Jim Rankin, Highlands Ranch

Pointing fingers in the assault on democracy

Re: “The Republican Party is attacking democracy,” Nov. 15 commentary

Why is requesting a review of voting legality in a few states an attack on the 2020 election? Didn’t Stacey Abrams call for recounts and question votes etc. in her governor run in Georgia? No foul was called on her by the press.

All the Republican action is legal and if we are concerned about free elections, what is wrong with a few checks that are within the law and will identify any violations in voting. Let the chips fall where they may.

If everything is found to be legal or minor discrepancies, what a great way to instill confidence in our system.

Perhaps an article for The Post to run would be the one titled “Let the transition Proceed” by Charles Lipson last week in The Wall Street Journal. That article sets a better tone with regard to Joe Biden’s “let’s work together” than The Post article “The Republican Party is attacking democracy.”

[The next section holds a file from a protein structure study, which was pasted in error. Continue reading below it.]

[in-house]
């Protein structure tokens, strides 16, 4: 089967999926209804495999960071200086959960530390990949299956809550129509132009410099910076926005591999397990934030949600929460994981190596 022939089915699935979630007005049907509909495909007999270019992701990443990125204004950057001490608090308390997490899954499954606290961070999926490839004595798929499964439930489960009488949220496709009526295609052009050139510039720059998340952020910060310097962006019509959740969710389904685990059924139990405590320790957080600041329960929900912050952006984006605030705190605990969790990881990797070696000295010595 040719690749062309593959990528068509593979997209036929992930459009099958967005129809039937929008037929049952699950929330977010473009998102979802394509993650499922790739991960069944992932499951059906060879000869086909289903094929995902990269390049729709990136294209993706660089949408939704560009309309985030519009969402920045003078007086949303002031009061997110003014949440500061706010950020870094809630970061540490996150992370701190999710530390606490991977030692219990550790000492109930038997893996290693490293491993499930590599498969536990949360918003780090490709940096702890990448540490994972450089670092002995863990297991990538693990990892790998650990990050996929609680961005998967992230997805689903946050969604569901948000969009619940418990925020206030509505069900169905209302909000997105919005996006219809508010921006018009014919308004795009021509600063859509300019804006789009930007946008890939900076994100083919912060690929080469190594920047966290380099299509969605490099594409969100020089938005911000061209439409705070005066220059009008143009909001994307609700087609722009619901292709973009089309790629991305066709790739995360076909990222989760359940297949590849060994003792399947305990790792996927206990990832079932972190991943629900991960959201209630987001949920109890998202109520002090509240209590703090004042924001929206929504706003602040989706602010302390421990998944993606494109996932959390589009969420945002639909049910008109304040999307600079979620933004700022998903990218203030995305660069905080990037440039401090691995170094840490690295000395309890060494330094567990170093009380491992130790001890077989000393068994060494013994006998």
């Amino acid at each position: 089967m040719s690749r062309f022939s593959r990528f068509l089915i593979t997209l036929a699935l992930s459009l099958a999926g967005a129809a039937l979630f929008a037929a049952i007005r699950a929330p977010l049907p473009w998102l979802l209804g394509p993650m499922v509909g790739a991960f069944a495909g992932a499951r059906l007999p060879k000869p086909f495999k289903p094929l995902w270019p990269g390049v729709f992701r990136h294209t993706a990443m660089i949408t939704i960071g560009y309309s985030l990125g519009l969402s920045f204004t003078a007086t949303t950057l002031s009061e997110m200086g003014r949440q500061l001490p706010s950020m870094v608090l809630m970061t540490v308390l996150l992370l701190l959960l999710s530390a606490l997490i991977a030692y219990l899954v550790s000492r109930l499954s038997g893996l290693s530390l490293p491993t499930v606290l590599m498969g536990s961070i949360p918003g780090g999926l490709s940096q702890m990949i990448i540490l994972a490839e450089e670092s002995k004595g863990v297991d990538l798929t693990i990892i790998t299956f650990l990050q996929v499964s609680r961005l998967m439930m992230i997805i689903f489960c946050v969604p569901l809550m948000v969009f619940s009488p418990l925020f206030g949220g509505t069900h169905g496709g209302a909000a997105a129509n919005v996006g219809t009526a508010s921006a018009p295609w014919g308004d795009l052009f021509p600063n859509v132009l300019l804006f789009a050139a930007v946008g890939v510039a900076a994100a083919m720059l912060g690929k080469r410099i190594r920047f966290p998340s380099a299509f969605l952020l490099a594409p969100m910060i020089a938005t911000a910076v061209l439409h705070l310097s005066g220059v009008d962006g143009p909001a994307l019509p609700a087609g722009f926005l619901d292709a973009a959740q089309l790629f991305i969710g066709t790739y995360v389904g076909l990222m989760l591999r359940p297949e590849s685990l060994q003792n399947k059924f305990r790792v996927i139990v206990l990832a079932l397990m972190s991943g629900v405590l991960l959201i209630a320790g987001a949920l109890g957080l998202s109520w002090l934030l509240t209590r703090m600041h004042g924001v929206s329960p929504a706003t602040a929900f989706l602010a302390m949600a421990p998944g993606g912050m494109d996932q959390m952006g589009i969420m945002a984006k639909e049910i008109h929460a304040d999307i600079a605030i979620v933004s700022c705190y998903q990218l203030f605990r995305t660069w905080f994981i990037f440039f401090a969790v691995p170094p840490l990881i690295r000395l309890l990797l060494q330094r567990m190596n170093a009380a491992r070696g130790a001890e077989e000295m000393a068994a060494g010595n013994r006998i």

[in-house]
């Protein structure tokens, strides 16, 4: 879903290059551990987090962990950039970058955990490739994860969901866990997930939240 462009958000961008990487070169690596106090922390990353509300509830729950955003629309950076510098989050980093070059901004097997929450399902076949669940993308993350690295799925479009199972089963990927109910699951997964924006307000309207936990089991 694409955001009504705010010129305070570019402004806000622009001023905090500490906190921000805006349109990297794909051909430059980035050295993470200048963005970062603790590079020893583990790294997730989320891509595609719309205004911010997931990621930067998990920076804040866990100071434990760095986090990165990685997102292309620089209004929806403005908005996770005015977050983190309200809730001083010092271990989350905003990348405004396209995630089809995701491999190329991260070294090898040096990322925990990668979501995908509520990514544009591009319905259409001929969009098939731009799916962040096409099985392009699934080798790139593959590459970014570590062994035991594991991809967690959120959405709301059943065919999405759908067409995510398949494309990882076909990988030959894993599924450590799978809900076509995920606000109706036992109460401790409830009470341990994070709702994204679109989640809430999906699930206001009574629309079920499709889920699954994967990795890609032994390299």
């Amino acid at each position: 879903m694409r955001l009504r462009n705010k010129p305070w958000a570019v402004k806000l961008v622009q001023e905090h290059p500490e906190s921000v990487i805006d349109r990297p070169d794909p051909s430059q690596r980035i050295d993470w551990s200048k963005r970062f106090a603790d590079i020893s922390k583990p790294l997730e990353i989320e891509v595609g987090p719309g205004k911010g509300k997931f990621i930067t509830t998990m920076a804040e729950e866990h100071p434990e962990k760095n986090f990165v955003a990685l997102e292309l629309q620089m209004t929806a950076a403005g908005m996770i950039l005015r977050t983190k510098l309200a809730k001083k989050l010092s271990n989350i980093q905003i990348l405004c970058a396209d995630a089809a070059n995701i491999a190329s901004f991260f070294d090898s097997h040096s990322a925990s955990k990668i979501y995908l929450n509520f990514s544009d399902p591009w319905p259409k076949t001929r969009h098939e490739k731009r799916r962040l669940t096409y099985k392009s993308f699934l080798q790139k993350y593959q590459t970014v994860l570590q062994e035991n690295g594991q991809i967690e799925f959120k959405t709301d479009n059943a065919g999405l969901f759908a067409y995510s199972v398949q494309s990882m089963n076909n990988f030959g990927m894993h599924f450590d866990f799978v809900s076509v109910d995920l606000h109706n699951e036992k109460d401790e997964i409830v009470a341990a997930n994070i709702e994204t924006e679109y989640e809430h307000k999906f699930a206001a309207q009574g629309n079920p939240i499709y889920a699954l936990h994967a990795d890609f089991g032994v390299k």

But maybe The Post’s intent isn’t to bring people together, but rather to convert people to their perception.

Kenneth E. Toombs, Highlands Ranch

Your headline in Perspective made me laugh. After Trump was elected in 2016, the Democrats tried to undermine that election by lying for years about Russian collusion and their reasons for impeachment. Funny, we never saw the headline, “The Democratic Party is attacking democracy,” during all that time.

Carol Czaplinski, Golden